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  11. The more people are soul searching, looking for reasons for what happened, it seems they ignore the more obvious explanations. Emotions are running high, and people don't want calm rational explanations. They collectively want to push it all into some other realm. They want to blame art, in the case of 'Oldboy', which the majority can easily and quickly dismiss, describing the whole episode as the work of 'evil', which as Ian points out, doesn't exist.

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  12. River of deceitApril 19, 2007 4:32 pm

    "Immediately after 7/7 if someone were to say in a public forum that he understood why the subway bombers wanted to blow everyone up, what would the reaction have been? "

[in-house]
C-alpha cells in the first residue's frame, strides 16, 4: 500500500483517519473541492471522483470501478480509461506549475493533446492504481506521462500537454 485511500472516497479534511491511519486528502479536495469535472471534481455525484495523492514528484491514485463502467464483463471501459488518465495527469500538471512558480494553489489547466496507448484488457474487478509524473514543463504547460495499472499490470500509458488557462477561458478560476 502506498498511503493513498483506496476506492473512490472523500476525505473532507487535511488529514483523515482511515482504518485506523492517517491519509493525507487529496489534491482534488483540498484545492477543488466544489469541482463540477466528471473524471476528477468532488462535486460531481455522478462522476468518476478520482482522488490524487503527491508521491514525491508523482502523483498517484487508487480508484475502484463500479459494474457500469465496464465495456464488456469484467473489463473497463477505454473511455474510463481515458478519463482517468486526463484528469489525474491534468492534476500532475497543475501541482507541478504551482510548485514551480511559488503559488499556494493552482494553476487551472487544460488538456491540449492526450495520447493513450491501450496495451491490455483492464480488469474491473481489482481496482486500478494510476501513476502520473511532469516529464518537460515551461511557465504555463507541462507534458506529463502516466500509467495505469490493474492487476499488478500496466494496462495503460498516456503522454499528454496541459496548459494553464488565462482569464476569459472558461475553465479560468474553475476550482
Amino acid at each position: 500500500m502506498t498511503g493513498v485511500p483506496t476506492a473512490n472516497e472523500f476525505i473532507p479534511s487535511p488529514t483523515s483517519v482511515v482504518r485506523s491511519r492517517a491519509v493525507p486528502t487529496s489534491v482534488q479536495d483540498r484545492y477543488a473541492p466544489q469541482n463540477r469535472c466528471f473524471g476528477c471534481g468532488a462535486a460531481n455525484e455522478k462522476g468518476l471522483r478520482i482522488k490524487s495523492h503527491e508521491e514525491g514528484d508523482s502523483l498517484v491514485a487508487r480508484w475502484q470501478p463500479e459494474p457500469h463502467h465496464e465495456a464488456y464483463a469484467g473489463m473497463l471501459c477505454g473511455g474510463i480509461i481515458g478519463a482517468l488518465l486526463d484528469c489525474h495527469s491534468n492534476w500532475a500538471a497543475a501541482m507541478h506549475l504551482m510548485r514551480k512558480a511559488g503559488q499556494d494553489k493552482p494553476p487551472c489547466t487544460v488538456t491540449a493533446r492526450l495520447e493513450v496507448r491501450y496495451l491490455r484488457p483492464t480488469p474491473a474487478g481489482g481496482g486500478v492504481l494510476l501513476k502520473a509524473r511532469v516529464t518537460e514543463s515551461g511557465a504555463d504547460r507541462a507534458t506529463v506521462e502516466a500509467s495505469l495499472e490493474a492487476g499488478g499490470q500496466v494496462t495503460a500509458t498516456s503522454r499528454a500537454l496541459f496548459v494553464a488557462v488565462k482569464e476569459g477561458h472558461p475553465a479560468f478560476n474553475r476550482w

Galloway did (albeit in a vague and roundabout way) right after the event. The media collectively urinated on him.

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  13. All that is consistent is the need for sanctity in the face of the unknowable.

    An astute observation, Bryan, but then that's why I read Thought Experiments. A bit surprised that the message is being misunderstood by some equally astute regulars here. Then again, I understood Neil's comment to mean exactly what he later said it did and you took it to mean something a bit different.

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  14. I'm finding the whole response to the murders strangely hollow - the media's rolling "reaction"-fest, a media-savvy killer, a premature memorial service with oddly unfeeling platitudes...compare this to the quiet dignity of the Amish in response to a similar incident. Is the modern media-led world so divorced from reality?